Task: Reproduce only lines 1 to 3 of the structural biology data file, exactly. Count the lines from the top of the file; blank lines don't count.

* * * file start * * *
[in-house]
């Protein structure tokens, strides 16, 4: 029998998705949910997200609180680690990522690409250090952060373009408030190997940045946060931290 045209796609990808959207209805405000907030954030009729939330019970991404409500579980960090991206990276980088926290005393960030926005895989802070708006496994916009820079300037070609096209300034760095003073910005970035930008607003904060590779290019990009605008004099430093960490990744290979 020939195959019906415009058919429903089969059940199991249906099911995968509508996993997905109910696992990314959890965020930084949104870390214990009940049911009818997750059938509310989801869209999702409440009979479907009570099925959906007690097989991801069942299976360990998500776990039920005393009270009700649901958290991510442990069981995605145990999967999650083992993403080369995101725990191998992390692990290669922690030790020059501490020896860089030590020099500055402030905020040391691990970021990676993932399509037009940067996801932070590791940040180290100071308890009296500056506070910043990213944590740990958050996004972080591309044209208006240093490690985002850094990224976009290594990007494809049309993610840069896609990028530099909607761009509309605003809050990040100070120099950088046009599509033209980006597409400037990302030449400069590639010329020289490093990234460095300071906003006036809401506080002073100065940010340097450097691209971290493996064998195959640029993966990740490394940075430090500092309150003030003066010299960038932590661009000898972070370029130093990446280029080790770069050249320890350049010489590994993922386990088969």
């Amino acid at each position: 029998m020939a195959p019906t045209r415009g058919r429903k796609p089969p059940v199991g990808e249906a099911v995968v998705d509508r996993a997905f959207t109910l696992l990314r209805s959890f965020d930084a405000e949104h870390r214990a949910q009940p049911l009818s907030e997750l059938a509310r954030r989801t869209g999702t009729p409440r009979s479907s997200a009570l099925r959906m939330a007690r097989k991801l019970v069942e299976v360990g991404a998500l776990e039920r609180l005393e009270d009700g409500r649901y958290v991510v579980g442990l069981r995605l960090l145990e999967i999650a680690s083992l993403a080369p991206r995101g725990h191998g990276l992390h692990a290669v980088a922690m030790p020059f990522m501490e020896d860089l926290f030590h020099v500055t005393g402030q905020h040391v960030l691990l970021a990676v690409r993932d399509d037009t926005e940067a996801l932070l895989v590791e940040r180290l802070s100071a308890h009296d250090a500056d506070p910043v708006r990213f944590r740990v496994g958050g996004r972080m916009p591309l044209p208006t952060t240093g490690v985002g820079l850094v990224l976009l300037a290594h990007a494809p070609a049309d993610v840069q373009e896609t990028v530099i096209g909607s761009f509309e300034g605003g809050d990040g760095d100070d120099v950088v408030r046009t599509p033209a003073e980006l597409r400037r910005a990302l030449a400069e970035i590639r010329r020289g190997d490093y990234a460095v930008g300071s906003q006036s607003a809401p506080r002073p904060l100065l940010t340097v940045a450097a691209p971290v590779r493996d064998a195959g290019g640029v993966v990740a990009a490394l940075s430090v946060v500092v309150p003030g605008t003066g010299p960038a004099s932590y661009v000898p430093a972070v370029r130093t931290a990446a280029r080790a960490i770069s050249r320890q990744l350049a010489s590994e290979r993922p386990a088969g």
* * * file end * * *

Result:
[in-house]
């Protein structure tokens, strides 16, 4: 029998998705949910997200609180680690990522690409250090952060373009408030190997940045946060931290 045209796609990808959207209805405000907030954030009729939330019970991404409500579980960090991206990276980088926290005393960030926005895989802070708006496994916009820079300037070609096209300034760095003073910005970035930008607003904060590779290019990009605008004099430093960490990744290979 020939195959019906415009058919429903089969059940199991249906099911995968509508996993997905109910696992990314959890965020930084949104870390214990009940049911009818997750059938509310989801869209999702409440009979479907009570099925959906007690097989991801069942299976360990998500776990039920005393009270009700649901958290991510442990069981995605145990999967999650083992993403080369995101725990191998992390692990290669922690030790020059501490020896860089030590020099500055402030905020040391691990970021990676993932399509037009940067996801932070590791940040180290100071308890009296500056506070910043990213944590740990958050996004972080591309044209208006240093490690985002850094990224976009290594990007494809049309993610840069896609990028530099909607761009509309605003809050990040100070120099950088046009599509033209980006597409400037990302030449400069590639010329020289490093990234460095300071906003006036809401506080002073100065940010340097450097691209971290493996064998195959640029993966990740490394940075430090500092309150003030003066010299960038932590661009000898972070370029130093990446280029080790770069050249320890350049010489590994993922386990088969």
């Amino acid at each position: 029998m020939a195959p019906t045209r415009g058919r429903k796609p089969p059940v199991g990808e249906a099911v995968v998705d509508r996993a997905f959207t109910l696992l990314r209805s959890f965020d930084a405000e949104h870390r214990a949910q009940p049911l009818s907030e997750l059938a509310r954030r989801t869209g999702t009729p409440r009979s479907s997200a009570l099925r959906m939330a007690r097989k991801l019970v069942e299976v360990g991404a998500l776990e039920r609180l005393e009270d009700g409500r649901y958290v991510v579980g442990l069981r995605l960090l145990e999967i999650a680690s083992l993403a080369p991206r995101g725990h191998g990276l992390h692990a290669v980088a922690m030790p020059f990522m501490e020896d860089l926290f030590h020099v500055t005393g402030q905020h040391v960030l691990l970021a990676v690409r993932d399509d037009t926005e940067a996801l932070l895989v590791e940040r180290l802070s100071a308890h009296d250090a500056d506070p910043v708006r990213f944590r740990v496994g958050g996004r972080m916009p591309l044209p208006t952060t240093g490690v985002g820079l850094v990224l976009l300037a290594h990007a494809p070609a049309d993610v840069q373009e896609t990028v530099i096209g909607s761009f509309e300034g605003g809050d990040g760095d100070d120099v950088v408030r046009t599509p033209a003073e980006l597409r400037r910005a990302l030449a400069e970035i590639r010329r020289g190997d490093y990234a460095v930008g300071s906003q006036s607003a809401p506080r002073p904060l100065l940010t340097v940045a450097a691209p971290v590779r493996d064998a195959g290019g640029v993966v990740a990009a490394l940075s430090v946060v500092v309150p003030g605008t003066g010299p960038a004099s932590y661009v000898p430093a972070v370029r130093t931290a990446a280029r080790a960490i770069s050249r320890q990744l350049a010489s590994e290979r993922p386990a088969g």